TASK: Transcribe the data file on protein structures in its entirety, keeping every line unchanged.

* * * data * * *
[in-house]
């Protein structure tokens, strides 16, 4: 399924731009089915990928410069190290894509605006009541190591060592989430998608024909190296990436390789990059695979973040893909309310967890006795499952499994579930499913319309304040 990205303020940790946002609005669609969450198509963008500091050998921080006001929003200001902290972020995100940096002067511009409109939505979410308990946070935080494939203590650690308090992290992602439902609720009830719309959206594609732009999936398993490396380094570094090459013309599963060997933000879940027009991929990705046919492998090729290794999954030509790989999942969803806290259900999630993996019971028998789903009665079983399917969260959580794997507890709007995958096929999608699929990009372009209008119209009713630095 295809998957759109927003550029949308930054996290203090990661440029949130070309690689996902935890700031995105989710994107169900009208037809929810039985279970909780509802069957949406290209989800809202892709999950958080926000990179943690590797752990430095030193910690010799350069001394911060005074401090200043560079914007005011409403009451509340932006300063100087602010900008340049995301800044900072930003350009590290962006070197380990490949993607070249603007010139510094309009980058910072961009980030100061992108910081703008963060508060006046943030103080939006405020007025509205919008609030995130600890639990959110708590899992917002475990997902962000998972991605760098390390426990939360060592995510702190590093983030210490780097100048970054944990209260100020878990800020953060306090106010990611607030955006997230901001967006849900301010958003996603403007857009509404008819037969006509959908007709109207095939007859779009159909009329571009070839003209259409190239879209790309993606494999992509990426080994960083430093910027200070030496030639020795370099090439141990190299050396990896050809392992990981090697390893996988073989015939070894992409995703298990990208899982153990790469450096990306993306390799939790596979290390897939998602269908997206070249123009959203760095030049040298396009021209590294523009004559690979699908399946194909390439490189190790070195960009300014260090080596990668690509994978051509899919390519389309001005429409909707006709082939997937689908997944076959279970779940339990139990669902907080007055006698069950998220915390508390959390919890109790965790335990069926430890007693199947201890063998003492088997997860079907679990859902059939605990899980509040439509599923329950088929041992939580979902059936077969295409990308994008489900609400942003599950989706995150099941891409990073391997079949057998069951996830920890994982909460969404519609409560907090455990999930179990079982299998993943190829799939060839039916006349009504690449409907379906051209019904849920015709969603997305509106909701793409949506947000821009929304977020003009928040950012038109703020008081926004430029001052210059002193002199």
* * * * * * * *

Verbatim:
[in-house]
């Protein structure tokens, strides 16, 4: 399924731009089915990928410069190290894509605006009541190591060592989430998608024909190296990436390789990059695979973040893909309310967890006795499952499994579930499913319309304040 990205303020940790946002609005669609969450198509963008500091050998921080006001929003200001902290972020995100940096002067511009409109939505979410308990946070935080494939203590650690308090992290992602439902609720009830719309959206594609732009999936398993490396380094570094090459013309599963060997933000879940027009991929990705046919492998090729290794999954030509790989999942969803806290259900999630993996019971028998789903009665079983399917969260959580794997507890709007995958096929999608699929990009372009209008119209009713630095 295809998957759109927003550029949308930054996290203090990661440029949130070309690689996902935890700031995105989710994107169900009208037809929810039985279970909780509802069957949406290209989800809202892709999950958080926000990179943690590797752990430095030193910690010799350069001394911060005074401090200043560079914007005011409403009451509340932006300063100087602010900008340049995301800044900072930003350009590290962006070197380990490949993607070249603007010139510094309009980058910072961009980030100061992108910081703008963060508060006046943030103080939006405020007025509205919008609030995130600890639990959110708590899992917002475990997902962000998972991605760098390390426990939360060592995510702190590093983030210490780097100048970054944990209260100020878990800020953060306090106010990611607030955006997230901001967006849900301010958003996603403007857009509404008819037969006509959908007709109207095939007859779009159909009329571009070839003209259409190239879209790309993606494999992509990426080994960083430093910027200070030496030639020795370099090439141990190299050396990896050809392992990981090697390893996988073989015939070894992409995703298990990208899982153990790469450096990306993306390799939790596979290390897939998602269908997206070249123009959203760095030049040298396009021209590294523009004559690979699908399946194909390439490189190790070195960009300014260090080596990668690509994978051509899919390519389309001005429409909707006709082939997937689908997944076959279970779940339990139990669902907080007055006698069950998220915390508390959390919890109790965790335990069926430890007693199947201890063998003492088997997860079907679990859902059939605990899980509040439509599923329950088929041992939580979902059936077969295409990308994008489900609400942003599950989706995150099941891409990073391997079949057998069951996830920890994982909460969404519609409560907090455990999930179990079982299998993943190829799939060839039916006349009504690449409907379906051209019904849920015709969603997305509106909701793409949506947000821009929304977020003009928040950012038109703020008081926004430029001052210059002193002199």